Even better if you get a soil test before you start planting...
Having a beautiful yard doesn't have to be as hard as we make it. The more you can incorporate native species, the less maintenance required. Native plants don't require as much water as imports because they're already adapted to the climate. They attract pollinators, which help them propagate. They thrive in the type of soil we have, so they need fewer amendments and less fertilizer. They're not as susceptible to pests and disease—all things that cost money to fix.
This Earth Day, be kind to the environment—and, inadvertently, you may be kind to your pocketbook as well.
What tips do you have for saving money in the garden? I'd love to hear your comments.
Monday, April 10, 2017
The "docents" saw me coming. I'd stopped to read a sign about ground transportation and got temporarily separated from my husband as we exited the customs area at the Santiago airport.
"Lady, can I help you?" The "docent" reached for my tote bag, which was about to topple from my rolling suitcase. ("Docent" is the term my husband I have assigned to those obsequious locals who suddenly become your best friend and offer to escort you around their city, or the monument you're trying to visit, usually in expectation of remuneration.)
"Lady, where are you going?" The docent's partner approached. Sharks were closing in. They had spotted a rich, gullible American tourist, bleary-eyed after an overnight flight, lost and bewildered, definitely in need of some Latin chivalry.
"I'm looking for my husband."
Helpful docents immediately started assisting in the search for my husband. In a few moments, we were reunited. And surrounded by my new amigos.
"Did you find out where to catch the bus to Valparaiso?" my husband asked me. Fortunately, I had done some research ahead of time about ground transportation options. Taxis from the Santiago airport to Valparaiso cost approximately $150, but there was a public bus from the airport to Pajaritos station, where we could board another bus bound for Valparaiso, for approximately $10 each. Frugal travelers that we are, we had settled on this plan.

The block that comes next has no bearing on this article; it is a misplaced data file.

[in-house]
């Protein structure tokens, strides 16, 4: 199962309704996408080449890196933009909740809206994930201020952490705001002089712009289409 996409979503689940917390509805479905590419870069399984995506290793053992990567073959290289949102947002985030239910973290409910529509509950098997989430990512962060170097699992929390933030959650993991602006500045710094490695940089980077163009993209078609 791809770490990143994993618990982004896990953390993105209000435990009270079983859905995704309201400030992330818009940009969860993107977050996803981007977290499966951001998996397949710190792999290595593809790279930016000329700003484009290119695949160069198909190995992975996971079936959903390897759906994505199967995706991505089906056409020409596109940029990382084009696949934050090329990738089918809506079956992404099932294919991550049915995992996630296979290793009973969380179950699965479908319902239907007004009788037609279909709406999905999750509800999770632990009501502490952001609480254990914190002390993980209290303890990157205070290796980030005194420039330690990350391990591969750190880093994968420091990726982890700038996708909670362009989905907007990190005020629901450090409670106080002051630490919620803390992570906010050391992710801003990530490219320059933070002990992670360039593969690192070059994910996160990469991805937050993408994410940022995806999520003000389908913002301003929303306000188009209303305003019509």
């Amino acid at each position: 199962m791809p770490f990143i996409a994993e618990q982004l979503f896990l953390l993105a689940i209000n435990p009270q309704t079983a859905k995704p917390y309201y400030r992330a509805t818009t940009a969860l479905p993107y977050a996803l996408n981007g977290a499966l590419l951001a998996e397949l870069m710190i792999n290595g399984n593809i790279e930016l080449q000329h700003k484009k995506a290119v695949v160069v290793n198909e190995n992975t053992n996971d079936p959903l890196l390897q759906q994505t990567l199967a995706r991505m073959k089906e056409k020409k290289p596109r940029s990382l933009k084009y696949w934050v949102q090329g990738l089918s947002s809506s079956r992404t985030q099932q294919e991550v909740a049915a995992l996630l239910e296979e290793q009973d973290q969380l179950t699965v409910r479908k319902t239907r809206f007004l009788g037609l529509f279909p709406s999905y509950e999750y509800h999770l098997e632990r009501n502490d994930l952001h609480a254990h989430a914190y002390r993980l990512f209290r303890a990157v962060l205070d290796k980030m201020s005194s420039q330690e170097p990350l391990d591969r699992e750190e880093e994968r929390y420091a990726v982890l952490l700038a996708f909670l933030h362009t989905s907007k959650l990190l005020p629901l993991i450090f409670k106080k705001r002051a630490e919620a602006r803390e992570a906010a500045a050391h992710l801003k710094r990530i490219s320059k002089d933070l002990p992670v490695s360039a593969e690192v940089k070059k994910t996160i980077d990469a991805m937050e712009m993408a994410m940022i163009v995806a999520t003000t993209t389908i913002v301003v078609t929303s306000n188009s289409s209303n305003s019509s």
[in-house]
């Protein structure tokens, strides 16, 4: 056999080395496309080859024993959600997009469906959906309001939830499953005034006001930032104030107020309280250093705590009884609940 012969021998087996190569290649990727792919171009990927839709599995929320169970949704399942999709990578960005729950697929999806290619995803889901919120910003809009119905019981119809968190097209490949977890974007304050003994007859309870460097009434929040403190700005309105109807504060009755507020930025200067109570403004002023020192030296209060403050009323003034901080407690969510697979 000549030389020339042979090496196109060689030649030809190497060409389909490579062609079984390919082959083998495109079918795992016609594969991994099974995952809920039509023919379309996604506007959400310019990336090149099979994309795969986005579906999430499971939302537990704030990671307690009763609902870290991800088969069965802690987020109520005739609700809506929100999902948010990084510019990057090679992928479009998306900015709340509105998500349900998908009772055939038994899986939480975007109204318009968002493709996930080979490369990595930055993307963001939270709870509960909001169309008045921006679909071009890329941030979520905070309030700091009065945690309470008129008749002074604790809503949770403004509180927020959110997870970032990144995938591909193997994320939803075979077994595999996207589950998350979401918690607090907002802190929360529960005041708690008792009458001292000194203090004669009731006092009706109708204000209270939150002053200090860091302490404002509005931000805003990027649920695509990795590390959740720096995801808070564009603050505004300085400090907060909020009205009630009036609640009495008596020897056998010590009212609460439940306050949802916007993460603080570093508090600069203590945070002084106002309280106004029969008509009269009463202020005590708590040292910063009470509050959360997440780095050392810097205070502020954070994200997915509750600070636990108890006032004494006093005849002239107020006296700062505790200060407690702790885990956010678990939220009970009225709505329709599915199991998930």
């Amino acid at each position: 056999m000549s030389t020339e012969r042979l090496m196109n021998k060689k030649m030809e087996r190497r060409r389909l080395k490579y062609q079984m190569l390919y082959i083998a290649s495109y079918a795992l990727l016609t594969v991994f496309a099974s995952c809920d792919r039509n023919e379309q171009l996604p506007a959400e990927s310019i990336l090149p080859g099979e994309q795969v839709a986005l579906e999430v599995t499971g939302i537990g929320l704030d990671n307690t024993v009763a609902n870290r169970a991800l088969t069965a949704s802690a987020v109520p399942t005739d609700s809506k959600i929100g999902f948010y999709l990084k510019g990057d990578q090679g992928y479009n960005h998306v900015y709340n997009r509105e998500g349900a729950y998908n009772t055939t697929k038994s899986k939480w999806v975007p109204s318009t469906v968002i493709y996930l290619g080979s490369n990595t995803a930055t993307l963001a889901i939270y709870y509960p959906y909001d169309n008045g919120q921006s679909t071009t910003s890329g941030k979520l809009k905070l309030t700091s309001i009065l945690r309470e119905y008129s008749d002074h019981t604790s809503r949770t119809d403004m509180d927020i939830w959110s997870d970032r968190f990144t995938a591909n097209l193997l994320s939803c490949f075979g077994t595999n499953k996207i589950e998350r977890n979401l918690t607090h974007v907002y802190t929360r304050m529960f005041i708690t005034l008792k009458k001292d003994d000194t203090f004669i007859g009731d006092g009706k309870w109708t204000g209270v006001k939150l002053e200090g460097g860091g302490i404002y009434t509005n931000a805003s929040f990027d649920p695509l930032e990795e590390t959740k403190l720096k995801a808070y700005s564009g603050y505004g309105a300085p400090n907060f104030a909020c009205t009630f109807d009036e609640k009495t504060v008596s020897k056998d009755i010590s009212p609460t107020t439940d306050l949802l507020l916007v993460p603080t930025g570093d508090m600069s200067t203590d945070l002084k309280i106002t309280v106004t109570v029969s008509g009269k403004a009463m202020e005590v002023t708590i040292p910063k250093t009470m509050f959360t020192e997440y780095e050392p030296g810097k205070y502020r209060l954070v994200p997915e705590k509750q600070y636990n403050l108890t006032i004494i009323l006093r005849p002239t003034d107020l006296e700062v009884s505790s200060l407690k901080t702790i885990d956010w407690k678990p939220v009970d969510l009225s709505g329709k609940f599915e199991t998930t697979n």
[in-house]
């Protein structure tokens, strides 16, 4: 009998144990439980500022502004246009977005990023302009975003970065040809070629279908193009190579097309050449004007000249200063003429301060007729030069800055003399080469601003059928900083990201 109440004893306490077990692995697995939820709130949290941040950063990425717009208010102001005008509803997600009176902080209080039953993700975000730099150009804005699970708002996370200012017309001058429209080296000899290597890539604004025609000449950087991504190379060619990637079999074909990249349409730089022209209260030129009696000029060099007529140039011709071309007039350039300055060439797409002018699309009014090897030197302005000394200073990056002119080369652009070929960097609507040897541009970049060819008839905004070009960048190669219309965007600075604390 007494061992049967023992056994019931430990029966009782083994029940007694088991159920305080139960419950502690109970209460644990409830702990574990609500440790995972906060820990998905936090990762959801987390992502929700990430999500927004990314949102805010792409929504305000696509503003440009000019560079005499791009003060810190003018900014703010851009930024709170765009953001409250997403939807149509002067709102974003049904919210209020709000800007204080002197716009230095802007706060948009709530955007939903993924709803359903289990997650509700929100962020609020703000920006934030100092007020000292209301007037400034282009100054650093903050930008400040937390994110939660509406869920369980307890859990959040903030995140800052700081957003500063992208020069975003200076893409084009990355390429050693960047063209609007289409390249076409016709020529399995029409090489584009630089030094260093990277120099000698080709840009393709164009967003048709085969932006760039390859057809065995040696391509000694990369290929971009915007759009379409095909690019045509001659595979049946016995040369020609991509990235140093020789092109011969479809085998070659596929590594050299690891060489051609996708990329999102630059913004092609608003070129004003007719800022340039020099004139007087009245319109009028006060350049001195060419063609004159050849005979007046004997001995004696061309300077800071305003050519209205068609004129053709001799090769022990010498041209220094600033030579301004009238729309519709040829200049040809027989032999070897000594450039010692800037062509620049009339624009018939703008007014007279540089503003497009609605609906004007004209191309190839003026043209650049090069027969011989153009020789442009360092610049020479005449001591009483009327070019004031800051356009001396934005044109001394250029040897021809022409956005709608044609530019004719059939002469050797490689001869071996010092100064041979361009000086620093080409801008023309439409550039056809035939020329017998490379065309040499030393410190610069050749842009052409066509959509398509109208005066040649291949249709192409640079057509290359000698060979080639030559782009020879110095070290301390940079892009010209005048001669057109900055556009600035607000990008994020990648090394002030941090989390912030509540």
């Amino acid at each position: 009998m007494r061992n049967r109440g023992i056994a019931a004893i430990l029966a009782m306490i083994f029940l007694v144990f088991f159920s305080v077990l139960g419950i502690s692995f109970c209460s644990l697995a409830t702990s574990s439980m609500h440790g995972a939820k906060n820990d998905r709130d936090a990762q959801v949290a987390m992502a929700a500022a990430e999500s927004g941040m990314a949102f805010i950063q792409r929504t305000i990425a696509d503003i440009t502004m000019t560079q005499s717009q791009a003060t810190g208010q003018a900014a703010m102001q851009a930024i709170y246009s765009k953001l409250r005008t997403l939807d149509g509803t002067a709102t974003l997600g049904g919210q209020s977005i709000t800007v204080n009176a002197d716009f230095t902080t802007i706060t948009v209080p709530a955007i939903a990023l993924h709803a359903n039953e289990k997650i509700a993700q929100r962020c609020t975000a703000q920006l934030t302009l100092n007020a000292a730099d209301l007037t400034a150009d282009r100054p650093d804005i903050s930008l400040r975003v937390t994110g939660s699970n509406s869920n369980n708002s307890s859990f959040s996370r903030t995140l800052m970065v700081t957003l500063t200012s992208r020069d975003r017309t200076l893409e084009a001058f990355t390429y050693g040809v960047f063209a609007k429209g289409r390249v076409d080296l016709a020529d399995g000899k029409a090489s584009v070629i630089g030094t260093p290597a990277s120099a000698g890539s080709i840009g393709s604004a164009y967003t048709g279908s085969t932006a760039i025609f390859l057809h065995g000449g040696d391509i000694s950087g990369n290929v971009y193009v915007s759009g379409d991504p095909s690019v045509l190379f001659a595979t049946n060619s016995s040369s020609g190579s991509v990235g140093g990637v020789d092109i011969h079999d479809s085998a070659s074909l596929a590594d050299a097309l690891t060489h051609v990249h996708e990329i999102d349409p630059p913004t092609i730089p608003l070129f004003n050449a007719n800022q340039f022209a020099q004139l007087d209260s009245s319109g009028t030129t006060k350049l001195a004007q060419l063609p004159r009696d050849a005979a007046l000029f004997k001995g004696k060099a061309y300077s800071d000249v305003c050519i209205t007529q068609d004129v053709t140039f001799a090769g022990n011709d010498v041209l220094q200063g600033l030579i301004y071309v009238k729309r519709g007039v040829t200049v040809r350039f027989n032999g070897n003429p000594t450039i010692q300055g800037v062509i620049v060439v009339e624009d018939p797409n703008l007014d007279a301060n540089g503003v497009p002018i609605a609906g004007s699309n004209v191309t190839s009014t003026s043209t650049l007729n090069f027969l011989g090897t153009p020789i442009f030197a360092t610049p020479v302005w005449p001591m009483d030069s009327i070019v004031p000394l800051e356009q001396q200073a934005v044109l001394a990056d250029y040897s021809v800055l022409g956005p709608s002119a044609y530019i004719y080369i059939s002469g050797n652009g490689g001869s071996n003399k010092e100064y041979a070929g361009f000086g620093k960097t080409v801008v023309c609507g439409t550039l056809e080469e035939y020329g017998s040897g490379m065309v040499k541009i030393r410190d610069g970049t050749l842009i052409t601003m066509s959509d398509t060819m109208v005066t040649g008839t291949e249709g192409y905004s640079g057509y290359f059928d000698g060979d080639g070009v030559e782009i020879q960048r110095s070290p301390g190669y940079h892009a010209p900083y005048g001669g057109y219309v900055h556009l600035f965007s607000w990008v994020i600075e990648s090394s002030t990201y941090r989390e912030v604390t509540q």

One of the docents pointed out the location of the public bus stop. "But you don't want to do that," he advised. "To get to Valparaiso, you have to go all the way into Santiago and change buses. And the bus will drop you off downtown, where you'll have to take a taxi to your hotel. Three changes of transportation, carrying all your own luggage, and it will cost you about 50. For only 60, you can take the mini-bus directly to your hotel in Valparaiso. And you can pay with a credit card!"
Minibus? I hadn't read about one, but in many of the cities we've visited, there are semi-public buses leaving from the airport that make the rounds of area hotels, often for less money than a private cab would cost.
"Come." Docents started pulling our suitcases toward the minibus boarding area.
"Sixty what?" I asked as I trotted along after my baggage. "Dollars? Pesos?"
"You'll pay in pesos," one docent replied. "By credit card."
"How many pesos to the dollar?" my husband whispered to me.